Earlier this year, for the first time, the famous Paris Dakar Rally took place in Argentina and Chile, the first time it had been held outside Africa. The rationale for shifting the race was fear of terrorism along parts of the African route, while Argentina and Chile are countries with no recent terrorism problems.
That doesn’t mean there weren’t problems with Dakar, including at least three deaths: one French motorcyclist died in a remote part of the Argentine province of La Pampa, and an Argentine support vehicle killed two Peruvian motorists in a head-on collision on Ruta 43, just north of the Chilean city of Ovalle. That’s not to mention, of course, the environmental damage caused by Hummers and other massive machines kicking up dust and tearing up the fragile Atacama Desert.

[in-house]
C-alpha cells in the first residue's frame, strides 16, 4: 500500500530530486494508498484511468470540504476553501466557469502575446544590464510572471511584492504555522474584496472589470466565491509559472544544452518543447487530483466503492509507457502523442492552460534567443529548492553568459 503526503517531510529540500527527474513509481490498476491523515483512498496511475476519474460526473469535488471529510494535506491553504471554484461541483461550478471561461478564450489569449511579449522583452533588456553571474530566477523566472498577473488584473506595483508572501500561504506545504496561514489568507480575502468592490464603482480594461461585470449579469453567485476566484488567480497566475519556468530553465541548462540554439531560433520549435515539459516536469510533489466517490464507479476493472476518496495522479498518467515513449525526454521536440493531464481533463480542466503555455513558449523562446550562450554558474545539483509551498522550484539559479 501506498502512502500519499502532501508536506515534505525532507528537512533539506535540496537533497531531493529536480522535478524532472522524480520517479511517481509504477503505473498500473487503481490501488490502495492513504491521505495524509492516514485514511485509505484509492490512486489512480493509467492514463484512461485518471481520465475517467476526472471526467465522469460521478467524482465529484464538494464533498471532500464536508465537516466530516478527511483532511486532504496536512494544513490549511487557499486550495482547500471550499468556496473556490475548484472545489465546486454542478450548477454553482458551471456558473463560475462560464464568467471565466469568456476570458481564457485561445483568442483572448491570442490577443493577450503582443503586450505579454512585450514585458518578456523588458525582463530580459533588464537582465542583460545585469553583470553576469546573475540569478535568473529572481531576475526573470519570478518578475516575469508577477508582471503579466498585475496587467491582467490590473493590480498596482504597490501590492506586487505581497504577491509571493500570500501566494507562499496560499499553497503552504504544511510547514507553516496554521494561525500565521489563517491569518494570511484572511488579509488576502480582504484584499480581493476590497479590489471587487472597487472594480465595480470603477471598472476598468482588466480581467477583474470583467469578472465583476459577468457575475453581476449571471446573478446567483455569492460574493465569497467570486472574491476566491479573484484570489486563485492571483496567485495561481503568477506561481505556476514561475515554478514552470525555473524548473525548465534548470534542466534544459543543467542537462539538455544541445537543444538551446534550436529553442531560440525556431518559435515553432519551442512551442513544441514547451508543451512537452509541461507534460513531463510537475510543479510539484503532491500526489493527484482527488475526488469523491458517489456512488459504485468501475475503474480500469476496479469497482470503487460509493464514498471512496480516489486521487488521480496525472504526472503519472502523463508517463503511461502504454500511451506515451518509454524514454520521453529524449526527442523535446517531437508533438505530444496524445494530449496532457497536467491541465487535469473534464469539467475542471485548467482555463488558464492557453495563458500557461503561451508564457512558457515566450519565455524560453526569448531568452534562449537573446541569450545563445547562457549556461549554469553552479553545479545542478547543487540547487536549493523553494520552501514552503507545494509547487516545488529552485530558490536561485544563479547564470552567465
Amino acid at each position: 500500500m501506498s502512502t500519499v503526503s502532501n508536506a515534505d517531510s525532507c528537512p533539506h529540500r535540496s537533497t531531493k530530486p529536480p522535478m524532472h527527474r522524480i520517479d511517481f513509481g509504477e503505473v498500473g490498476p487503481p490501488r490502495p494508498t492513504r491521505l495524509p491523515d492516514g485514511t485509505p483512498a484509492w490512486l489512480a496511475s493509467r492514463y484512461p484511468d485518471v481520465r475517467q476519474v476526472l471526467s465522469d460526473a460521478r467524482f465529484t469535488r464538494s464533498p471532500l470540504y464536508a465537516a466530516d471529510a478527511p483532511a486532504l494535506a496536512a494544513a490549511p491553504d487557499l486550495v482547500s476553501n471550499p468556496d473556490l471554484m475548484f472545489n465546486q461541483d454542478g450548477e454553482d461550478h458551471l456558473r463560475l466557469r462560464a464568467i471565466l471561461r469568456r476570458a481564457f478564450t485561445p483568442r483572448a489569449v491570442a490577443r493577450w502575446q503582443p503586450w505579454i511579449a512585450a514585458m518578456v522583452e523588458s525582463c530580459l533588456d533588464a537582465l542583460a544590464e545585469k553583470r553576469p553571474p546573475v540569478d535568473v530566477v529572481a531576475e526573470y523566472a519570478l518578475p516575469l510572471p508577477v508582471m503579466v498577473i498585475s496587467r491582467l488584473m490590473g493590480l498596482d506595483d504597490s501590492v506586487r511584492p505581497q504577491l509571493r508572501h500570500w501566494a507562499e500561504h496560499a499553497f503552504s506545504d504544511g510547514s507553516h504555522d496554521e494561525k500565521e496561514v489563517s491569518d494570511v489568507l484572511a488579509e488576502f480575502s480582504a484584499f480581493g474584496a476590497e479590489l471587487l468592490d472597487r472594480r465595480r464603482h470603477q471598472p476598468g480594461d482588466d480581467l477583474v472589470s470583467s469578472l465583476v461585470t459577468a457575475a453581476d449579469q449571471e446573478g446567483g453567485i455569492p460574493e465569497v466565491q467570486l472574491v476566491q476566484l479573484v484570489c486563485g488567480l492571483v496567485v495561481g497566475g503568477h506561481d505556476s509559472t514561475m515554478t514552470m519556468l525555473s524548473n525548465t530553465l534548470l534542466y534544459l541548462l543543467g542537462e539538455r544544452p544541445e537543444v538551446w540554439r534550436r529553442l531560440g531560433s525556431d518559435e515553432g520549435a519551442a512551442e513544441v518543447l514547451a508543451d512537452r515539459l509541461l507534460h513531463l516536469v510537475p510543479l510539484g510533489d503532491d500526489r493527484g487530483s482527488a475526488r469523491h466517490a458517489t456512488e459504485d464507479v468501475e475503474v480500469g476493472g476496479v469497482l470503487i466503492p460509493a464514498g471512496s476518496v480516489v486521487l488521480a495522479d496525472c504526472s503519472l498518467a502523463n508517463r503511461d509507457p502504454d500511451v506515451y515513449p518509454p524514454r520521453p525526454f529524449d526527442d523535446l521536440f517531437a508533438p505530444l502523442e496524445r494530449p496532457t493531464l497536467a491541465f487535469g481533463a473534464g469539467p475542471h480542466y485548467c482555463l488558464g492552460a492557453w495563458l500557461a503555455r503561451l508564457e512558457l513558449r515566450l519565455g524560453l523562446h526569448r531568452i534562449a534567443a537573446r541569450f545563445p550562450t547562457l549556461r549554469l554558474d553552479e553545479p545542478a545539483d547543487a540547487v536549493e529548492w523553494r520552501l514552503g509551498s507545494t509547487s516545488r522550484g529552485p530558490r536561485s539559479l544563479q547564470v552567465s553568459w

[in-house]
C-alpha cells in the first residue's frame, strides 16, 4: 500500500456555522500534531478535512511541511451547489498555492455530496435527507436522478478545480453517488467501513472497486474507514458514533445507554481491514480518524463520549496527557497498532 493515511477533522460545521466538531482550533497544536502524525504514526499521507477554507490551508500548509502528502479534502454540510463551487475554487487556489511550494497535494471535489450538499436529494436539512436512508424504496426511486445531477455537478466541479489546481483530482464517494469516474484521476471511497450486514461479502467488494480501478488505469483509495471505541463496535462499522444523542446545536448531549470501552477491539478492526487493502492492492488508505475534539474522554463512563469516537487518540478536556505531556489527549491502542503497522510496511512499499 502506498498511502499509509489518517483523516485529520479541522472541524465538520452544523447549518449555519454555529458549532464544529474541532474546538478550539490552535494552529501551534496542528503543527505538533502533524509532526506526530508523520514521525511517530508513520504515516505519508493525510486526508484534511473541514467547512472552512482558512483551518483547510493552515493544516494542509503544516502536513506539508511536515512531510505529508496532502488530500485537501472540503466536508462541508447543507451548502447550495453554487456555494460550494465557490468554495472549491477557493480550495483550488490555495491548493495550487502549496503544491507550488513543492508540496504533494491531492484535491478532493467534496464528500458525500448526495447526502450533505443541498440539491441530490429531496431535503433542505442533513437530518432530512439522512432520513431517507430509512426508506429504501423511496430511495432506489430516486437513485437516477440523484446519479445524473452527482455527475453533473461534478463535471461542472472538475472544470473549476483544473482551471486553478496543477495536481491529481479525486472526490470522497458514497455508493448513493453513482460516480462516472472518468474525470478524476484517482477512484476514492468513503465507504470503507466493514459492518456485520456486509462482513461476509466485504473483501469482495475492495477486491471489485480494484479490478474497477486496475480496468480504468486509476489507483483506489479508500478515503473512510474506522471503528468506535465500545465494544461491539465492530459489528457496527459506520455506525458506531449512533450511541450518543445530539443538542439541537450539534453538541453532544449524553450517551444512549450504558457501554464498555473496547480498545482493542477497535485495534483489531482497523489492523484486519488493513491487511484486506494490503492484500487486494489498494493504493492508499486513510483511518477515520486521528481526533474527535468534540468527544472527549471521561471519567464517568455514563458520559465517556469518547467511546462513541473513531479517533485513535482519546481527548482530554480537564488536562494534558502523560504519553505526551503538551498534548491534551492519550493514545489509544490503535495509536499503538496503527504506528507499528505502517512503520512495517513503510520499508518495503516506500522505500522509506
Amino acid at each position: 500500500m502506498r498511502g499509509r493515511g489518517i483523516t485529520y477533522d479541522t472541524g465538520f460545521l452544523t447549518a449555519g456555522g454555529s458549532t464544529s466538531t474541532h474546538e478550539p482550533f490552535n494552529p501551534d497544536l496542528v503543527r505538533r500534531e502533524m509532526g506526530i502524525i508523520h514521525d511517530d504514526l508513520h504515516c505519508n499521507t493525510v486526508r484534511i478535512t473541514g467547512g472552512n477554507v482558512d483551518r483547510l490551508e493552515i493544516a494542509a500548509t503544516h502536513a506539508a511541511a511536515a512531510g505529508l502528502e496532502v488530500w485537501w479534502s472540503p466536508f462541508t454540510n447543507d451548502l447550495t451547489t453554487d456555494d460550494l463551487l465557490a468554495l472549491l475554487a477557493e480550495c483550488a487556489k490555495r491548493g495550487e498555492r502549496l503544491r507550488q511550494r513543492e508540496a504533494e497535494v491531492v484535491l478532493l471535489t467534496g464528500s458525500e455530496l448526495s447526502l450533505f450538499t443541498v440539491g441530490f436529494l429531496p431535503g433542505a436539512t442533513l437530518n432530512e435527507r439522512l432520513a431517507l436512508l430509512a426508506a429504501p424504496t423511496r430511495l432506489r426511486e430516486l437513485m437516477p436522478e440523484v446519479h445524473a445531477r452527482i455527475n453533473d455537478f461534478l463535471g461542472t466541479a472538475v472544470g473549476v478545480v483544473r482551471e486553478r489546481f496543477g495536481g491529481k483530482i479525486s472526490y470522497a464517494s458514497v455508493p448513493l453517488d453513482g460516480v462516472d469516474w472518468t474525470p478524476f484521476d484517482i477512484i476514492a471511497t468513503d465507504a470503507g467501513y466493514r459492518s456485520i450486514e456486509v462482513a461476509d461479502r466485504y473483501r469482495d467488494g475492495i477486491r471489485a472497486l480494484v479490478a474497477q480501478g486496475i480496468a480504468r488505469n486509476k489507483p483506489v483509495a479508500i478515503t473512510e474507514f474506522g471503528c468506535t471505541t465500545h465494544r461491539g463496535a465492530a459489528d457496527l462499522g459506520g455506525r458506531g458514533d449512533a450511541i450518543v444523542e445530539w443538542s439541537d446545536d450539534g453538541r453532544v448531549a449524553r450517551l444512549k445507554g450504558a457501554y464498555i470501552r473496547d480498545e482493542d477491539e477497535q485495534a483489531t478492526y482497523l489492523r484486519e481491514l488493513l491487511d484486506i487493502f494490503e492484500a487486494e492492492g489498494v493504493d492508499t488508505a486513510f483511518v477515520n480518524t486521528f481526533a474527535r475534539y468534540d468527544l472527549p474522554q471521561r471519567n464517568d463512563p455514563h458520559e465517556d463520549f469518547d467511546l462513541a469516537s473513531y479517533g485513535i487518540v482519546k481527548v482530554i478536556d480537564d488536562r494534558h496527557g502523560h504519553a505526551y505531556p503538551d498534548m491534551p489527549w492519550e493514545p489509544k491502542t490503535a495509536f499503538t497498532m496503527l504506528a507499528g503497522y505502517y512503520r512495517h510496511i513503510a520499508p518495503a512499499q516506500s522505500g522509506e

The 2010 Dakar will once again race through Argentina and Chile, but it will not come anywhere close to San Pedro de Atacama, where the organizers had hoped to arrange a rest day. Chilean government officials, under pressure from archaeologists and conservationists, had expressed doubts about any such use (or abuse) of Chile’s archaeological capital and its spectacular surrounding countryside (pictured here). The organizers finally decided to seek alternatives.
Those alternatives include Antofagasta, Calama, Copiapó and Iquique. Except for Iquique, which has its own historical heritage in and around the town, all of these are industrial and mining towns where the environmental impact should be minimal. Calama, though, is a little too close to San Pedro for comfort.